Otherwise, as you would expect, there are the restaurants which you now find in every capital city - Mexican, sushi bars, pizza joints, etc.
Pastry/bread type snacks are popular as street food and, especially in the stations, you will find stall selling vast arrays of these - the most popular ones in seem to be a sweet pastry swirl which is covered with a sticky looking glaze and sprinkled with cinnamon. Please beware if you buy a sandwich from one of these stalls - with only minutes to spare, I bought one to eat on a long train journey. It was a small baguette and seemed to have slices of salami and salad sticking out of it. When, on the train, I removed the three layers of clingfilm, the bread wasn't buttered and they were only half slices of tomato and salami, cleverly presented to make it look like the sandwich was crammed with filling!
We only really stuck to restaurants and bars for nightlife but there are some discos/nightclubs in the city and you can find details of what is on through listings magazines. Another useful point - most of the city has been fly-postered but it's always up to date so check them out if you fancy going to any gigs.
Shopping in Budapest is not particularly exciting and souvenirs are pretty dull too - mass produced Russian dolls (you know, the kind that fit inside each other), fur hats with Communist insignia on the peak and dried chillis and paprika.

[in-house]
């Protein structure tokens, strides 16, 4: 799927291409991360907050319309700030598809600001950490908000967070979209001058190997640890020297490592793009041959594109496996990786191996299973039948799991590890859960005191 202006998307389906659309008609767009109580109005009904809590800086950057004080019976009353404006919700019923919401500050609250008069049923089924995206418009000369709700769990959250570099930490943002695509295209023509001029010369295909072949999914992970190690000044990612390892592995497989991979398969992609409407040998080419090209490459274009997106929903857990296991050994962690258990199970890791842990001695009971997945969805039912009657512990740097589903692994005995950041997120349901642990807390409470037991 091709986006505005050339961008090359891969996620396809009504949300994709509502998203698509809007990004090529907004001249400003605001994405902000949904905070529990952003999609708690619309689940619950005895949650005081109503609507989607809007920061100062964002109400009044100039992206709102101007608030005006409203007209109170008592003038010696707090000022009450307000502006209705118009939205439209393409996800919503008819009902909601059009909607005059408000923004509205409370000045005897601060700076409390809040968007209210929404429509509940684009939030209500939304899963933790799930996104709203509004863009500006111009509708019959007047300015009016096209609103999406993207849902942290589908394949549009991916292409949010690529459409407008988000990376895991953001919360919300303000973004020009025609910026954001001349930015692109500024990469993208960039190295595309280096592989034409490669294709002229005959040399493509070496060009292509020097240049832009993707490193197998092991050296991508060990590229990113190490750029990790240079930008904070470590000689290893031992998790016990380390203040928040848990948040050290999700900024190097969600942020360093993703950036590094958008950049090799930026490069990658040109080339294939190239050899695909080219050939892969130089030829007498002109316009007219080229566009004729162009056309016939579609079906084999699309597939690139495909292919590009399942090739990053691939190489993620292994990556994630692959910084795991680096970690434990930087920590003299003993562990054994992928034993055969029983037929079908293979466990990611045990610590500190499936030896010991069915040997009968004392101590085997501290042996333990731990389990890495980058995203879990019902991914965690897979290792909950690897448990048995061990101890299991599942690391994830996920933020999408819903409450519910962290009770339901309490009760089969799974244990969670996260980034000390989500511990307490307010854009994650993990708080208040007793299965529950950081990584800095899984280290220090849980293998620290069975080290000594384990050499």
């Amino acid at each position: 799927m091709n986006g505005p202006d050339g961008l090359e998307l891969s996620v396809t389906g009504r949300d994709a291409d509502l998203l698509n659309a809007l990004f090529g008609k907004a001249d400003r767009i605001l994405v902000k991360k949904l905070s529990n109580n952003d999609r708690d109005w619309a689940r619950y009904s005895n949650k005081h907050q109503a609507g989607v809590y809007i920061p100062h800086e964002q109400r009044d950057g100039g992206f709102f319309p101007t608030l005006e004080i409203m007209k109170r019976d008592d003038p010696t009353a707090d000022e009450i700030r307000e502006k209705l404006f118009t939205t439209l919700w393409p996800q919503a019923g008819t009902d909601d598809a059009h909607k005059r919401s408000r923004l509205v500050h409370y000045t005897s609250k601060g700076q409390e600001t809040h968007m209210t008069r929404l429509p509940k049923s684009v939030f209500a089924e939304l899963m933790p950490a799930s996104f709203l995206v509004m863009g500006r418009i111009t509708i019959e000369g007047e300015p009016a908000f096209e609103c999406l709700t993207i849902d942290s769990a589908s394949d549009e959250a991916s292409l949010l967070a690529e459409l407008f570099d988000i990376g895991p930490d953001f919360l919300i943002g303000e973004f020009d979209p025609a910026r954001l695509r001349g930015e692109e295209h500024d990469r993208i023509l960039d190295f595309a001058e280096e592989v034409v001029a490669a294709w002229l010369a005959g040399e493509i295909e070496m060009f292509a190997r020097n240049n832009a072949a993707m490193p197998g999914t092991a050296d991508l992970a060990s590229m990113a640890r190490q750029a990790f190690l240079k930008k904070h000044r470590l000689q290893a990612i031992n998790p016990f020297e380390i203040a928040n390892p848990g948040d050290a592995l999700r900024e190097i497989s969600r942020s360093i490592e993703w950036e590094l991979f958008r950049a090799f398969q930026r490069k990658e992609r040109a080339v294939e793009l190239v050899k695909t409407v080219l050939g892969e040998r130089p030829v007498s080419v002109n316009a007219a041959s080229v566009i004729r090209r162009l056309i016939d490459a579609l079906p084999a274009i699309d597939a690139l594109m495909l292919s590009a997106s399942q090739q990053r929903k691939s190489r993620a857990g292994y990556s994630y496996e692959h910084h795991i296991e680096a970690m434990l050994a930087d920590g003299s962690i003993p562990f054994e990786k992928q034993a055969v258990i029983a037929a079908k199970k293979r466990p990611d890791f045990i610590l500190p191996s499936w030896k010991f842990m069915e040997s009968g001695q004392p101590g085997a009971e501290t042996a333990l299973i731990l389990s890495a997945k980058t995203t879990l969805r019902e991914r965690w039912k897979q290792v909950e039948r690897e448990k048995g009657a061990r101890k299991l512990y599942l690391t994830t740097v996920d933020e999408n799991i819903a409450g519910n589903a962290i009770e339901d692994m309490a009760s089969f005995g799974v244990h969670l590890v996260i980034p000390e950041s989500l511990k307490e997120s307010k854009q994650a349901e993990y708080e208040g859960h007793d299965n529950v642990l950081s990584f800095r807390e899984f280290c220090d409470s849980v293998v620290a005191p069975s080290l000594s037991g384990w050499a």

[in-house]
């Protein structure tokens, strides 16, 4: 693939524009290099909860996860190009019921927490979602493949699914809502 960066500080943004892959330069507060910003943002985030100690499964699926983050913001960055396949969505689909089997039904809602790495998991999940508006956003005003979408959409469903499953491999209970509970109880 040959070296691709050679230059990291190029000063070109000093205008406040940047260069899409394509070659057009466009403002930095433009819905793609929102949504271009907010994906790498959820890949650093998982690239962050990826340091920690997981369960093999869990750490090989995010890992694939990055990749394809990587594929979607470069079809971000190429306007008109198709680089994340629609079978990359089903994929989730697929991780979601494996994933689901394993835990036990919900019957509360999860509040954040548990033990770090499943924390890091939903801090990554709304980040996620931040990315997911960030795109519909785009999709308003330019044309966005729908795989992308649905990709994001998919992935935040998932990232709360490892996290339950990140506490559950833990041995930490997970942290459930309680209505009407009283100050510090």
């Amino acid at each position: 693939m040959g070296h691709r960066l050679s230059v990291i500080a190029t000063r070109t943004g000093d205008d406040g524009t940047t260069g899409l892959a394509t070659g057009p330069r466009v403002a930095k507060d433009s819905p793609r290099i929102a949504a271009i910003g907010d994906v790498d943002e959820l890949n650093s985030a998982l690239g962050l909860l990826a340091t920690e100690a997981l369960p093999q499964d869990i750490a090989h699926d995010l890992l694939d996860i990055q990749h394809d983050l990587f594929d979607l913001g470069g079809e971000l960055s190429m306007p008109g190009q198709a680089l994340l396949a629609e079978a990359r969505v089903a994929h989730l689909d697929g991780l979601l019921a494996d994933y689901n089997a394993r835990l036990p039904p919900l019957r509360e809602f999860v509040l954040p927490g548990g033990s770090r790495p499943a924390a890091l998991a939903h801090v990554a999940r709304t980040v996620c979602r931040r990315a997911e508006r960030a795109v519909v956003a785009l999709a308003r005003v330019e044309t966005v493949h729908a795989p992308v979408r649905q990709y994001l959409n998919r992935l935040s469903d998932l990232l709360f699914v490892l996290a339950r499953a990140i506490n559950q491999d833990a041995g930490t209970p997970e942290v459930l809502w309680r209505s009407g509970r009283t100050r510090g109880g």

Hotel accommodation in Budapest is not that cheap. Pensions are a bit cheaper but are starting to approach hotel prices. You will find most accommodation in Pest rather than Buda. If you are on a tight budget you should consider staying in private rooms. There are always loads of people offering private rooms when you arrive in any of the mainline train stations, or try at the tourist information offices. Always make sure you know how far out the place is before you agree.
I have barely scratched the surface of Budapest in my two visits but I can safely say that, at some point in the future, I will be back once more. It is a city which hits you with new surprises each time you turn a corner. it is loud, it is grimy (grimy, not littered), and it can be very crowded but at the same time it is elegant, lively and exciting.
However, do not go to Budapest expecting all of these things at knock-down prices. Budapest has been receiving visitors longer than Prague and it's prices are now edging up to those of other western European capitals. You can eat fairly cheaply and travel is reasonable but you will spend more than you expect.
It IS one of the great European capitals and I suggest you get yourself there as soon as possible but remember to take a bit of cash with you!.
Summary: "Buda"ful but ex"pest"ive!